Woods chose to seek a release from the school, which athletic director Ron Wellman granted without reservation.
Grace said he became familiar with Woods' situation through his son, Michael, who played AAU basketball with Demon Deacons guard C.J. Harris, a former teammate of Woods.
Grace said he has since written a letter on Woods' behalf, endorsing him to other schools, notably Louisville. Grace said that Woods was a young adult in a pressure-packed situation with another young adult and "reacted poorly."
Parker, Woods' AAU coach, concurred.
"Tony is a fine young man and he has good character, but he understands he made a mistake, even just putting a hand on a woman. He knows that now -- a push or a shove, he knows that it was inappropriate," Parker said. "It's unfortunate and he has paid the consequences. He's got to do what the state has asked him to do and he'll be stronger and a more mature young man."
Three years ago, the 6-foot-11 Woods was a part of a heralded incoming freshman class at Wake Forest, led by Ty Walker and first-round NBA draft pick Al-Farouq Aminu. Woods would have been a starting center this season had Gaudio been retained. He might have started under new coach Jeff Bzdelik if this incident didn't occur, but Bzdelik never had the chance to make that decision. Woods had modest numbers as a sophomore last season, averaging 4.6 points and 3.2 rebounds.
The one-time top-50 recruit out of Rome, Ga., still has potential and that's why there are apparently a number of schools waiting to pounce on him now that he's available, even before he completes his legal responsibilities. Is that right? Shouldn't there be even more of a gap from the time Woods pled guilty to misdemeanor assault to signing on at a new school?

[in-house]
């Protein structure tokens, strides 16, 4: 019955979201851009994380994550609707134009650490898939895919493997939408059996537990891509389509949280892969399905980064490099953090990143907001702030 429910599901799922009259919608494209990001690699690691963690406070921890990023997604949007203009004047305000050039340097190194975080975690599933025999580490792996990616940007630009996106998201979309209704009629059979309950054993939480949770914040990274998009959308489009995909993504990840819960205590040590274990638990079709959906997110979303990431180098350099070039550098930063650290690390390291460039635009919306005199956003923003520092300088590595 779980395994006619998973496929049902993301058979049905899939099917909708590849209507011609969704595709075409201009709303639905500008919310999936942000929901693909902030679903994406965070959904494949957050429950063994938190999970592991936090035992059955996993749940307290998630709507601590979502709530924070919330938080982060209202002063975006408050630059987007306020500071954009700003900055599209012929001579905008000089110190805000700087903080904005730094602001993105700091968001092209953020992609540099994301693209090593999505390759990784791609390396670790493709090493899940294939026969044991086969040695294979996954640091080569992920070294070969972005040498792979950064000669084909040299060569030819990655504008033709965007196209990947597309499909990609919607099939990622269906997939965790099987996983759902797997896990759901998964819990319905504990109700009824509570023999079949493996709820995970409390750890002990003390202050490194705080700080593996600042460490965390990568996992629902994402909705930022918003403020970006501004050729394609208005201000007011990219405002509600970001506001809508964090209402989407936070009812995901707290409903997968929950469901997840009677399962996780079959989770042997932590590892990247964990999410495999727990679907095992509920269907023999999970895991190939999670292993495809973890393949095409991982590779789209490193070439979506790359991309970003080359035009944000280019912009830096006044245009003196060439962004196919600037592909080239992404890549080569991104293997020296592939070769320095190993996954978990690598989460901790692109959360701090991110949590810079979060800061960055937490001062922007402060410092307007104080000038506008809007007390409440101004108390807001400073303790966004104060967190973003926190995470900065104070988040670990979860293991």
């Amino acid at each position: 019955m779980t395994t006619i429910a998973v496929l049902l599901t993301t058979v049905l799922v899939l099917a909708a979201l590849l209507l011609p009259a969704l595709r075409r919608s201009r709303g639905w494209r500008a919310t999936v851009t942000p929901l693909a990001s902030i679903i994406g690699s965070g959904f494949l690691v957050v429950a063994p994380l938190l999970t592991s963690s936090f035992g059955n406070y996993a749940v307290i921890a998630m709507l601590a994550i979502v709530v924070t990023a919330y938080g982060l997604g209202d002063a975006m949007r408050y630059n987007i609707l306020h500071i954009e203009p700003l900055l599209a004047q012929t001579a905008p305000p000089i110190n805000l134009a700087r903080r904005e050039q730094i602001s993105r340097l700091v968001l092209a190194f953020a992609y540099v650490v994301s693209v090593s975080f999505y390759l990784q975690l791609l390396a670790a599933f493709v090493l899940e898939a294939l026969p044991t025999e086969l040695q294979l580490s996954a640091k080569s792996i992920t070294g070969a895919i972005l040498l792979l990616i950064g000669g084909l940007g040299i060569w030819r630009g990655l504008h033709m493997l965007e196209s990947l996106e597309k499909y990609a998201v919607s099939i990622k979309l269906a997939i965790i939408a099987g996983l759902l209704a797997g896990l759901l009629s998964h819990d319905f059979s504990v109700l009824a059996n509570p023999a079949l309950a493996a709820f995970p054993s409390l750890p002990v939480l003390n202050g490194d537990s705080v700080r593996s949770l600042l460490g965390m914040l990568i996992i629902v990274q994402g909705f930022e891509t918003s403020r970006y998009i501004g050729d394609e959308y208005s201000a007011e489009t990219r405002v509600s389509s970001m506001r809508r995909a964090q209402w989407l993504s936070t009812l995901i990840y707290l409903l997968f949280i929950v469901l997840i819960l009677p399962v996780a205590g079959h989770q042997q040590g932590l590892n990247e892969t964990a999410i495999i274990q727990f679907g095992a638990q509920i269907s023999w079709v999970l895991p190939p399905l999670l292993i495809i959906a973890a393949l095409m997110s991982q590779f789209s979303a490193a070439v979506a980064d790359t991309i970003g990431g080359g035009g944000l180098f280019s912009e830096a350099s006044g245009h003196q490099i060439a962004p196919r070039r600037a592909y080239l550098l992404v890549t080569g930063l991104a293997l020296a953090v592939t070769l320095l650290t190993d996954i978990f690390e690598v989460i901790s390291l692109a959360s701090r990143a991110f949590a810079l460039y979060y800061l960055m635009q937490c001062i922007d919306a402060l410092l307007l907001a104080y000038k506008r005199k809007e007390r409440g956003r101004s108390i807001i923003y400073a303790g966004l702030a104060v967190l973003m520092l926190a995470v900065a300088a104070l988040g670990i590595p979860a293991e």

Athletes with misdemeanor charges on their record aren't uncommon, but according to a high-level Demon Deacons source, no one at Wake Forest was comfortable with this misdemeanor crime.
Since Woods isn't enrolled this semester, he would need to sit out two semesters athletically and can't be on athletic aid until the spring semester of 2012, leaving him with two semesters to pay and then three remaining to play and be on scholarship.
"He can do it with student loans if that's the route he chooses," Parker said.
Parker said Woods has family in Kentucky and can take care of his legal responsibilities out of state. Grace said he can register with a probation officer in Kentucky and conduct his community service.
"He plans on attending Louisville if they offer the scholarship," Parker said. "But his first focus is to take care of his responsibilities."
Maybe Louisville and every other school interested in Woods should wait until he does just that. Perhaps they will. A source close to the U of L said the Cardinals are waiting until Woods completes his legal obligations before offering him a scholarship. But even then, is it the right time, enough time, or even the right thing to do to give him a second chance for assaulting a woman?
According to a source, Barbour has called Pitino to endorse Woods. Louisville can't confirm if Woods will be a Cardinal because he's still a recruitable athlete. But if he does end up at Louisville, the U of L administration and Pitino will have to answer as to why they feel he is worth the rehabilitation -- not in society, the law takes care of that, but to have the privilege to play college basketball again.